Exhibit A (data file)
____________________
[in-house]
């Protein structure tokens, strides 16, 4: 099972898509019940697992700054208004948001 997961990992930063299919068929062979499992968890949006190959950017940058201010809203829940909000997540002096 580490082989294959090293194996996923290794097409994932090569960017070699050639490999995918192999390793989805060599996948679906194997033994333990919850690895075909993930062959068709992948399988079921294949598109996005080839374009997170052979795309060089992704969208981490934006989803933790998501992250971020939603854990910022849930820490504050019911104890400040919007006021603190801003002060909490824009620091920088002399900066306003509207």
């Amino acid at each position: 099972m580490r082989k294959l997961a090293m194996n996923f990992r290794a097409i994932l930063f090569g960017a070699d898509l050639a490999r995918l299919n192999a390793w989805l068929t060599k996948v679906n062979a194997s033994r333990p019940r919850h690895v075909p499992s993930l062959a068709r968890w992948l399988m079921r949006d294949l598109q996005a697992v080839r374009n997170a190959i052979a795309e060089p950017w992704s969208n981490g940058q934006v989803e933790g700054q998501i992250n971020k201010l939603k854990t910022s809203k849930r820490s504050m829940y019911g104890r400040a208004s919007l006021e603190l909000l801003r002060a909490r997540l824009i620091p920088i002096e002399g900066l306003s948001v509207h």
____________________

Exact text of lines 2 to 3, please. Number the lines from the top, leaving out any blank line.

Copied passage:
């Protein structure tokens, strides 16, 4: 099972898509019940697992700054208004948001 997961990992930063299919068929062979499992968890949006190959950017940058201010809203829940909000997540002096 580490082989294959090293194996996923290794097409994932090569960017070699050639490999995918192999390793989805060599996948679906194997033994333990919850690895075909993930062959068709992948399988079921294949598109996005080839374009997170052979795309060089992704969208981490934006989803933790998501992250971020939603854990910022849930820490504050019911104890400040919007006021603190801003002060909490824009620091920088002399900066306003509207």
């Amino acid at each position: 099972m580490r082989k294959l997961a090293m194996n996923f990992r290794a097409i994932l930063f090569g960017a070699d898509l050639a490999r995918l299919n192999a390793w989805l068929t060599k996948v679906n062979a194997s033994r333990p019940r919850h690895v075909p499992s993930l062959a068709r968890w992948l399988m079921r949006d294949l598109q996005a697992v080839r374009n997170a190959i052979a795309e060089p950017w992704s969208n981490g940058q934006v989803e933790g700054q998501i992250n971020k201010l939603k854990t910022s809203k849930r820490s504050m829940y019911g104890r400040a208004s919007l006021e603190l909000l801003r002060a909490r997540l824009i620091p920088i002096e002399g900066l306003s948001v509207h």